"The home hole is a slightly uphill par 5, surrounded by dunes. The remnants of vast concrete sorting bins loom over the teeing grounds. After navigating a fairway dotted by bunkers and swales, built to accommodate play as a par 4 or a par 5 during the U.S. Open, a large green featuring multiple levels and strong contours awaits. Imagination and a deft putting touch are required to pass the final exam in this championship test."
A strong and challenging finishing hole. As a par 5 you can finish strong. As a par 4, as it may be during the U.S. Open, it's hold on for dear life. A shot must be aimed or shaped away from the bunkers off the tee. Then, there's an extremely punishing pot bunker added by Mike Davis of the USGA that sits about 100 yards from the green and defends the lay-up area. I was able to make a four and a five on this hole in two rounds, and I have a feeling I could sell those two scores to many pros in 2015's U.S. Open.
#10, "High Dunes," Par 4, 360 Yards
"This medium-length par 4 split the two largest dunes on the golf course. The fairway narrows steadily the closer one comes to the green, making club selection off the tee crucial. A relatively flat green is nestled between the dunes and is flanked by deep bunkers front right and back left."
After finishing the par-37 first nine, it's time to do battle with the shorter inward nine. It plays to a par of 35 and is about 400 yards shorter than the front. The tenth hole splits two large dunes that present an intimidating chute to the hole. It has the look of something on the Irish coast. Bunkers are on either side from the landing area to the green, which is long and narrow with tall grass and dunes on either side. The hole isn't long, so it's an opportunity to score, but you'll need to be straight and precise with your swings to do so. We played the first day to a temporary green, which was disappointing, but were fortunate enough to play to the regular green the next day. A really good hole.
#15, "Long Fir," Par 3, 116 Yards
"This short par 3 plays from an elevated tee and is fully exposed to the prevailing wind, making club selection critical. The well-defended green slopes from left to right. Standing watch in the distance, the Lone Fir is the only tree on the course."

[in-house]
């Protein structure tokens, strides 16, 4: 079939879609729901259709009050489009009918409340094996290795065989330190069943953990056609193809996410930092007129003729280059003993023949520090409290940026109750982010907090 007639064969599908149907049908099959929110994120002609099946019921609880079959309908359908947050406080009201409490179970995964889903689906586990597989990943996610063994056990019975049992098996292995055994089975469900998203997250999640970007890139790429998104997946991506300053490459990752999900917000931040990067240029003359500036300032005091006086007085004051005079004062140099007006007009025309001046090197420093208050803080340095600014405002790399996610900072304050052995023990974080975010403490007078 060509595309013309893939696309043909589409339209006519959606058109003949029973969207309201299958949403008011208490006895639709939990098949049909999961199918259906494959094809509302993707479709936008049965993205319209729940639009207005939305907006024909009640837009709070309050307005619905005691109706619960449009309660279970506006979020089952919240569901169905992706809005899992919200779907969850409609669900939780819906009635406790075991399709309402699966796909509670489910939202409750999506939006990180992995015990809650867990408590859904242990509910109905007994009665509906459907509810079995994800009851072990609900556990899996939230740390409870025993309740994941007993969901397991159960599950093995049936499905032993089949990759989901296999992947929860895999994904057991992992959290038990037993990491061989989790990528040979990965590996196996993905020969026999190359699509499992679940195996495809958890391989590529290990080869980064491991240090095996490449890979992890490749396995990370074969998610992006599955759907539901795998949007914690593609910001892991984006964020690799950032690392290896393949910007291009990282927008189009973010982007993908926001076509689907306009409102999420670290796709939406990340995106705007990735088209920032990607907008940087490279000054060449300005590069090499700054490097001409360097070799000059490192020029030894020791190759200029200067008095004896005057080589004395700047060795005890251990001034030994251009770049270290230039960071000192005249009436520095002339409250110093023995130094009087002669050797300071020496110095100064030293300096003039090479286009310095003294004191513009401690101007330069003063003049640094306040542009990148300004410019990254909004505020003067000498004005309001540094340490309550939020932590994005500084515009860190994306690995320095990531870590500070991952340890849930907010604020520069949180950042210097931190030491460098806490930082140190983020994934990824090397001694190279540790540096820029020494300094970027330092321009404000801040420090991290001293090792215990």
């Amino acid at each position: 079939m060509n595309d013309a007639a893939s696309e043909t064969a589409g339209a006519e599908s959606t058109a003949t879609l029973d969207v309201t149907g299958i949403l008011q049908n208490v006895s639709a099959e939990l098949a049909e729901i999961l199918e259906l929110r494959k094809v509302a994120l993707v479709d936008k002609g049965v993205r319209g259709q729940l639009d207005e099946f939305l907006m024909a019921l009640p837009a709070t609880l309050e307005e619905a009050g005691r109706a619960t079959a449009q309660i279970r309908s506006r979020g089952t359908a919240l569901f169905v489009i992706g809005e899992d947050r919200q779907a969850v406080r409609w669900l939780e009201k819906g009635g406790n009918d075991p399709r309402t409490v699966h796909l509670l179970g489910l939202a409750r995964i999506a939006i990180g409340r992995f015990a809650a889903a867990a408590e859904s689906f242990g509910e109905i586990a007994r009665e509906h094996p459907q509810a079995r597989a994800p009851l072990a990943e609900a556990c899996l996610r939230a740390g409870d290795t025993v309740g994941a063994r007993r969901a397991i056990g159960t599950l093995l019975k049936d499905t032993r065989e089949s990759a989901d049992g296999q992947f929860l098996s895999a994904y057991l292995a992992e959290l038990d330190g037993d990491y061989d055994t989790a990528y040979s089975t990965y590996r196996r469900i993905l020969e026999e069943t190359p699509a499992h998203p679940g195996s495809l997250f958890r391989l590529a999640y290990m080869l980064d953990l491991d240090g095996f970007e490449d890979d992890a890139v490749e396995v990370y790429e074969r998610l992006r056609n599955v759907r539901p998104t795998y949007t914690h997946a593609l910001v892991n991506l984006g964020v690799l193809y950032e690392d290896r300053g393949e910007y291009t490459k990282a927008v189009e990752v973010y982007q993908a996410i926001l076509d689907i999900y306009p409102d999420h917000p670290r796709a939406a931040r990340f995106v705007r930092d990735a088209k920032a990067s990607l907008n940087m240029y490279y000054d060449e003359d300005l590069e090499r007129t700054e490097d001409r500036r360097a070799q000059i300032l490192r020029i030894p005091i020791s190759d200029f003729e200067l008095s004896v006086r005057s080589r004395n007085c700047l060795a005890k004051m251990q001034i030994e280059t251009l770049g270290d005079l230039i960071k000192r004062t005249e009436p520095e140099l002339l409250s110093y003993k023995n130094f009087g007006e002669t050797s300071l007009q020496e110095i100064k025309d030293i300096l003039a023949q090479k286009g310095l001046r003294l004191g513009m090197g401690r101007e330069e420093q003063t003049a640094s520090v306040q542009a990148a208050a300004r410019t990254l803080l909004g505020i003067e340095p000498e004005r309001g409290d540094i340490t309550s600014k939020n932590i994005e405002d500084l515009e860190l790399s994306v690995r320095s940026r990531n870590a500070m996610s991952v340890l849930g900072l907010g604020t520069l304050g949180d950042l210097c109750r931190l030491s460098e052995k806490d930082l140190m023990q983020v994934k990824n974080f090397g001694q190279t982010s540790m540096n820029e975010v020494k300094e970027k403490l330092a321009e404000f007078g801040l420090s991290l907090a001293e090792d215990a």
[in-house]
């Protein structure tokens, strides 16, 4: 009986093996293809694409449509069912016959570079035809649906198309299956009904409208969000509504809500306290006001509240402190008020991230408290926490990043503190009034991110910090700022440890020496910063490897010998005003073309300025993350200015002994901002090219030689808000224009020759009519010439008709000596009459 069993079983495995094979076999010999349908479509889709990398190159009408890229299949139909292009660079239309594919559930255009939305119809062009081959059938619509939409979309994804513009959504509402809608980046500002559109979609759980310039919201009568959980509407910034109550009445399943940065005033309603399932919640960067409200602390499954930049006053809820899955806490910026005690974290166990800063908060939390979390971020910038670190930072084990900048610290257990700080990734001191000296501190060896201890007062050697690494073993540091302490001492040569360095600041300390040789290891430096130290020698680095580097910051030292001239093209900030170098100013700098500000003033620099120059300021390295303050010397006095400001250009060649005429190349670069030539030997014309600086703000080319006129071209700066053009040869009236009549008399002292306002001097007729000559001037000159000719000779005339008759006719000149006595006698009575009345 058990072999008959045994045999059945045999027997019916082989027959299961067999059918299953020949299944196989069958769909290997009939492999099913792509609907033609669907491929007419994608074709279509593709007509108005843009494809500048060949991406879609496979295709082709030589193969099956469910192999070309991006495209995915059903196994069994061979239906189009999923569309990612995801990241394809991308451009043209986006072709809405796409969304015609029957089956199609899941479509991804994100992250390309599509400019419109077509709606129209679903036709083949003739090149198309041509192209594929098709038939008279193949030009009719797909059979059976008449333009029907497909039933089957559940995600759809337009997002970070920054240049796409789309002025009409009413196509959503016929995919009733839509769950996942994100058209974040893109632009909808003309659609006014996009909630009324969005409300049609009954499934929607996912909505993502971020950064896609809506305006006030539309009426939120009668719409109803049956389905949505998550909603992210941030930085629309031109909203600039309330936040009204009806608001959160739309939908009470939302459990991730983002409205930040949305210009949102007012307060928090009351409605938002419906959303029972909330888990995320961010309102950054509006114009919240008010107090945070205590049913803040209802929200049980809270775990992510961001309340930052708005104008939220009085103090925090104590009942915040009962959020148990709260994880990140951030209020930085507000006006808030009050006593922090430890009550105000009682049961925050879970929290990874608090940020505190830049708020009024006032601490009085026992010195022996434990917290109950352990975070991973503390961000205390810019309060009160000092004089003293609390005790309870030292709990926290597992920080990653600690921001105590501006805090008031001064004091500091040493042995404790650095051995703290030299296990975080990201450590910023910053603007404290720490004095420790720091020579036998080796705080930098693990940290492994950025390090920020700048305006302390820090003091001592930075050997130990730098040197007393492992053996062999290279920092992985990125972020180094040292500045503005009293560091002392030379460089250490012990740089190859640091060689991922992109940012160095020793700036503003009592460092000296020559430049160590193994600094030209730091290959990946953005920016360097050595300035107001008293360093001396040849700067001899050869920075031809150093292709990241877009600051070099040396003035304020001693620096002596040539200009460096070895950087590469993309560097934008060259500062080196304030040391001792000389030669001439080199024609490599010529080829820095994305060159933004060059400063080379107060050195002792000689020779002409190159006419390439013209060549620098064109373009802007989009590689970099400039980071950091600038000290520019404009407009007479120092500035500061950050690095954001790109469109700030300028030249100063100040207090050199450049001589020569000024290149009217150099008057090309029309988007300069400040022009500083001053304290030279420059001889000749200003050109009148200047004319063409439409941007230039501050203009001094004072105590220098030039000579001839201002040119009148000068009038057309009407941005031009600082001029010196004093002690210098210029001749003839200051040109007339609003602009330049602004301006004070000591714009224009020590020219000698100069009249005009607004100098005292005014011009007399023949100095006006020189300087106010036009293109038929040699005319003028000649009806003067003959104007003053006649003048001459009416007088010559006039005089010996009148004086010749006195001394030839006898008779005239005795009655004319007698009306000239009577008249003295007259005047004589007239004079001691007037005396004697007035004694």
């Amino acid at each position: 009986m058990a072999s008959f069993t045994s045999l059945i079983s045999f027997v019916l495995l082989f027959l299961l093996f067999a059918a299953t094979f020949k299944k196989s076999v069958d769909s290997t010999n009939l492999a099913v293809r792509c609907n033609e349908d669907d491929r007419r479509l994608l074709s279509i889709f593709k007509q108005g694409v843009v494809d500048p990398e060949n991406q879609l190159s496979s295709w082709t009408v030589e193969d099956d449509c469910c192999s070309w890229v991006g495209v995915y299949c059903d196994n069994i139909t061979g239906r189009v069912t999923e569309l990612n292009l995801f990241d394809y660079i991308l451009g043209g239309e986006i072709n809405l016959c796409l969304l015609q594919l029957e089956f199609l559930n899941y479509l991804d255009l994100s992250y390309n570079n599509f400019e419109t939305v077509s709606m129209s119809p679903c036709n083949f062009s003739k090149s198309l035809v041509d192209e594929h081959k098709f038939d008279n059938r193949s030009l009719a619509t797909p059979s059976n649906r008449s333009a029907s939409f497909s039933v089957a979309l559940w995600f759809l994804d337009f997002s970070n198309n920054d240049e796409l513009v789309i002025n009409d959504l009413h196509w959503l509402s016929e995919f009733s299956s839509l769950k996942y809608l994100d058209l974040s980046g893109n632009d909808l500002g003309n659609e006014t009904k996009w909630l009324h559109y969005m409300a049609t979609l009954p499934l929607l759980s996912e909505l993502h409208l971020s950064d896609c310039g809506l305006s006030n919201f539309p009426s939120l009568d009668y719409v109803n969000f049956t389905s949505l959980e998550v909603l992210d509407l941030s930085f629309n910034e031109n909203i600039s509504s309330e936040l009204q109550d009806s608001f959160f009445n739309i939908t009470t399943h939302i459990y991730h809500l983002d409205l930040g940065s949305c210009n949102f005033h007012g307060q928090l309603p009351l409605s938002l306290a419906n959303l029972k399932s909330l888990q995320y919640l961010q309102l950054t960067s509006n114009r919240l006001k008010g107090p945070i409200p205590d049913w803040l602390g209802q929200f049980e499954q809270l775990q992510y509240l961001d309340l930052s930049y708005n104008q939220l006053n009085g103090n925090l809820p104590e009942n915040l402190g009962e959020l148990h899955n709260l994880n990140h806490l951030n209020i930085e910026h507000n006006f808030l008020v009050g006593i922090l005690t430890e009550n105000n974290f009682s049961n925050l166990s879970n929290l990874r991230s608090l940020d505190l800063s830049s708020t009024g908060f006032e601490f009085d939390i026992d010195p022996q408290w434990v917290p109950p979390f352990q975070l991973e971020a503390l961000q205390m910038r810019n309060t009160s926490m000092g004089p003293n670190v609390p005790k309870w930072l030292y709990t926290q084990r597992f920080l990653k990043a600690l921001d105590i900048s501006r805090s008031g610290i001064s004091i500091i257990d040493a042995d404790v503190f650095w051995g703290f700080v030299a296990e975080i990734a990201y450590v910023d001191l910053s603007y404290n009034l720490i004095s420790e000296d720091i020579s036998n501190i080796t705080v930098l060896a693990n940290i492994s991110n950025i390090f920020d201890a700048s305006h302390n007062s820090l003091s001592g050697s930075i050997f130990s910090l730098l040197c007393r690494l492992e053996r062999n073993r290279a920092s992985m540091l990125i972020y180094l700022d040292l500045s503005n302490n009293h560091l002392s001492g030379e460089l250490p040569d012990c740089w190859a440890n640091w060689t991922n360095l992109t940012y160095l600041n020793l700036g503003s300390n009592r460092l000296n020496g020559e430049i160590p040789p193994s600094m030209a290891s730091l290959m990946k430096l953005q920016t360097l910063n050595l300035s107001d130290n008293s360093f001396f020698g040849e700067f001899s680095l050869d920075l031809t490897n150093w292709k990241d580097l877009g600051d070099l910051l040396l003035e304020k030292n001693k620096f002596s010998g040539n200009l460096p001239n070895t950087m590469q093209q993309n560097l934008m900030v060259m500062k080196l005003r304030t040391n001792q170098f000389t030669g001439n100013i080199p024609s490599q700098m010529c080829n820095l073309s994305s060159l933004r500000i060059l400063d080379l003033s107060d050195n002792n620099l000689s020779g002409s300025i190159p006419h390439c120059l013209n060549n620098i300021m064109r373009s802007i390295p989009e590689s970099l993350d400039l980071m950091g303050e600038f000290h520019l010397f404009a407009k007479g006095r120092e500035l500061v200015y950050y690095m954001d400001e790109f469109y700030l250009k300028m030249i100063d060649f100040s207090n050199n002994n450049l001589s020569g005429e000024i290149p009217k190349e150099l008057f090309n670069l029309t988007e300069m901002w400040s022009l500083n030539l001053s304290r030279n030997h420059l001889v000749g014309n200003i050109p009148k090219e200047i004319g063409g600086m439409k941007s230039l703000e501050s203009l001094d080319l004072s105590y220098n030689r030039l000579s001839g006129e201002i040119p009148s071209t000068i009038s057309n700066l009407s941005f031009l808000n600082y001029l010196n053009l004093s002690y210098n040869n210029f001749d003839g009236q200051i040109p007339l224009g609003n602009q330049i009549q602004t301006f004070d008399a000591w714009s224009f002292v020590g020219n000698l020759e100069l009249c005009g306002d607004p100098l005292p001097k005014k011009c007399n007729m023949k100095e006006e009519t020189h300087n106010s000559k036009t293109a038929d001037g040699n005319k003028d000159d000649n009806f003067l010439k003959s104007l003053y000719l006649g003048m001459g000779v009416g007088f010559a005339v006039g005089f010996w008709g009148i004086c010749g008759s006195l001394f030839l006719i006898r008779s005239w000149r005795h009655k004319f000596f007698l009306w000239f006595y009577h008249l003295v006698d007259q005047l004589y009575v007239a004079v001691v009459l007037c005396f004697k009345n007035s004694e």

There is one tree at Chambers Bay, and it sits on its own behind the 15th green. It's not in play by any stretch of the imagination, but presents a wonderful vista with the train and Puget Sound in the scene as well. The hole is only 139 yards from all the way back on the scorecard, but the USGA has built a tee box that sits on the opposite side of the 12th fairway and stretches the hole to upwards of 240 yards. With a fairway shallow green that played like a freshly paved driveway during the US Amateur, this can be one of the hardest greens to hold. Anything on the green is a success.
As I said above, Robert Trent Jones II, and the developers of Chambers Bay decided to build a linksy golf course in the Pacific Northwest with all fescue grass. What that means in this case is a course where there is essentially no difference between the grass throughout the fairways and the grass on the greens. Literally, around the green complexes, there is no difference between the putting surface and what surrounds it. So, the "Texas Wedge" can come into play on nearly every hole from every angle. There is another reason that this one cut of grass is interesting, and that is the fact that they've had trouble maintaining fescue in this part of the country, which has resulted in temporary greens on a consistent basis. Where this would be a miserable experience on most courses, it's actually not that bad at Chambers Bay. The course has enough contours where you could put a putting surface nearly anywhere, and it would still be fairly interesting. Plus, since the greens and fairways are cut at the same height, you can put a hole anywhere and not have to worry about maintenance issues.
Another comment I'll make about Chambers Bay is that it is a massive golf course that can play extraordinarily long. It's supposed to play firm and fast which could reduce the effective length. However, I played the back tees on my second round, which would usually make me feel awfully manly. However, at Chambers Bay, the back tees were set up at just over 7,100 yards and there was at least one set of tees behind us on nearly every hole. This course could stretch to nearly 8,000 yards or more if they wanted it to. What's more, it's a tough walk. Lots of ups and downs, and Chambers Bay is walking only. Caddies are available, but most people just carry their own bag. It's plenty doable for 18 holes, but the pros and their caddies might not be thrilled at the rugged walk they'll face.
So, to the course itself. The back tees are called the Navy Tees, and are listed at 7,165 yards, with a rating/slope of 75.6/139. From the next set back, the Sand Tees, the course plays to 6,513 yards and 72.4/135. White and Blue Tees exist in front of the Navy and Sand. In all cases, the course plays to a par of 72. I played the Sand Tees the first time out and then the Navy Tees on my second round the following day. I'll quote the Sand Tees in my review below. In italics, I'll quote the hole descriptions from the yardage book. Then I'll offer some of my own commentary.